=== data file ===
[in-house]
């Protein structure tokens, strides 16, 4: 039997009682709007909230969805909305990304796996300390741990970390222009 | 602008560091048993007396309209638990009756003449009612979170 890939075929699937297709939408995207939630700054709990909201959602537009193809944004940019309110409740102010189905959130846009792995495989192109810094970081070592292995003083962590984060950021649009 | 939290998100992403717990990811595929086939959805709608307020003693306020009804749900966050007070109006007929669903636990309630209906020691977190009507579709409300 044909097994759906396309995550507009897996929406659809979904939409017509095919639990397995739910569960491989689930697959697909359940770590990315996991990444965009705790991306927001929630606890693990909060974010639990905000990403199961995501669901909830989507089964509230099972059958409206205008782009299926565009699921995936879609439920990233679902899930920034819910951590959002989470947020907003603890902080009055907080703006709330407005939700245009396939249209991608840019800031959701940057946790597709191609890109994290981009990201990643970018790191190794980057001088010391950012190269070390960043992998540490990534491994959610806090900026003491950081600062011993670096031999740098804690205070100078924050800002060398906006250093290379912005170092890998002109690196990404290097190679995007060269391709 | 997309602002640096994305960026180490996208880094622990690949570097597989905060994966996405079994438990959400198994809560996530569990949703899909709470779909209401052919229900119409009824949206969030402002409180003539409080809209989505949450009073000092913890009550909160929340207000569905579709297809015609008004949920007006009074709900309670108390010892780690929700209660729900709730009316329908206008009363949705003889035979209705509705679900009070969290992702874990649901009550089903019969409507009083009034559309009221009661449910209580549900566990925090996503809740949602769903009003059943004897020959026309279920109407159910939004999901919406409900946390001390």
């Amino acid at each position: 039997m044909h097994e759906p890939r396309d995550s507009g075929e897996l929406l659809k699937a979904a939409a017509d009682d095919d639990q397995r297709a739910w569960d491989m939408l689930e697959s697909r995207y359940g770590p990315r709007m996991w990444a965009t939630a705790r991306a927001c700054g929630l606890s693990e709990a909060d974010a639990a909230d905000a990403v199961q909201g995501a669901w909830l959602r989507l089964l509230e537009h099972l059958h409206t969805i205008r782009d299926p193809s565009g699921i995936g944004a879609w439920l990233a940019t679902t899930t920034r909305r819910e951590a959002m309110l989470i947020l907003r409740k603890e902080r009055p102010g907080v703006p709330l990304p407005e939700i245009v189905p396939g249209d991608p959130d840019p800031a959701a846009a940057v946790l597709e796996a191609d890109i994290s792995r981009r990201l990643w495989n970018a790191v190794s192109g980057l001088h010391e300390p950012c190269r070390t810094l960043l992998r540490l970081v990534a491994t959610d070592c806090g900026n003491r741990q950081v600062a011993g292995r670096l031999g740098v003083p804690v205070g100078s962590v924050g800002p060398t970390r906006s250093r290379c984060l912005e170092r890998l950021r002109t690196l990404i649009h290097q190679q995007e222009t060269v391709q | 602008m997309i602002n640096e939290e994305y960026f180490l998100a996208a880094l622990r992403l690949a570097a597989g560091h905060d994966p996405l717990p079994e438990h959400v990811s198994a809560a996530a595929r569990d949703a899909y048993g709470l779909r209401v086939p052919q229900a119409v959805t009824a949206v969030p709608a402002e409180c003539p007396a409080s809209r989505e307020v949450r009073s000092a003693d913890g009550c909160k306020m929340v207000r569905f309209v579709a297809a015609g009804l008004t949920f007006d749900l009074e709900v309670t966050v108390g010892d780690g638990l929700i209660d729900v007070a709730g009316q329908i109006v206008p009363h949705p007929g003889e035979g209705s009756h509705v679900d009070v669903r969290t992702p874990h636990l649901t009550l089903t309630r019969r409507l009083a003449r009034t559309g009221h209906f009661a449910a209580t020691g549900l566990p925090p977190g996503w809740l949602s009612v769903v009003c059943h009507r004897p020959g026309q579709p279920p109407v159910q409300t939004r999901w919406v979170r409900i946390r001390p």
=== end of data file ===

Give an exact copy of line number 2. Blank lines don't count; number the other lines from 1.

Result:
């Protein structure tokens, strides 16, 4: 039997009682709007909230969805909305990304796996300390741990970390222009 | 602008560091048993007396309209638990009756003449009612979170 890939075929699937297709939408995207939630700054709990909201959602537009193809944004940019309110409740102010189905959130846009792995495989192109810094970081070592292995003083962590984060950021649009 | 939290998100992403717990990811595929086939959805709608307020003693306020009804749900966050007070109006007929669903636990309630209906020691977190009507579709409300 044909097994759906396309995550507009897996929406659809979904939409017509095919639990397995739910569960491989689930697959697909359940770590990315996991990444965009705790991306927001929630606890693990909060974010639990905000990403199961995501669901909830989507089964509230099972059958409206205008782009299926565009699921995936879609439920990233679902899930920034819910951590959002989470947020907003603890902080009055907080703006709330407005939700245009396939249209991608840019800031959701940057946790597709191609890109994290981009990201990643970018790191190794980057001088010391950012190269070390960043992998540490990534491994959610806090900026003491950081600062011993670096031999740098804690205070100078924050800002060398906006250093290379912005170092890998002109690196990404290097190679995007060269391709 | 997309602002640096994305960026180490996208880094622990690949570097597989905060994966996405079994438990959400198994809560996530569990949703899909709470779909209401052919229900119409009824949206969030402002409180003539409080809209989505949450009073000092913890009550909160929340207000569905579709297809015609008004949920007006009074709900309670108390010892780690929700209660729900709730009316329908206008009363949705003889035979209705509705679900009070969290992702874990649901009550089903019969409507009083009034559309009221009661449910209580549900566990925090996503809740949602769903009003059943004897020959026309279920109407159910939004999901919406409900946390001390």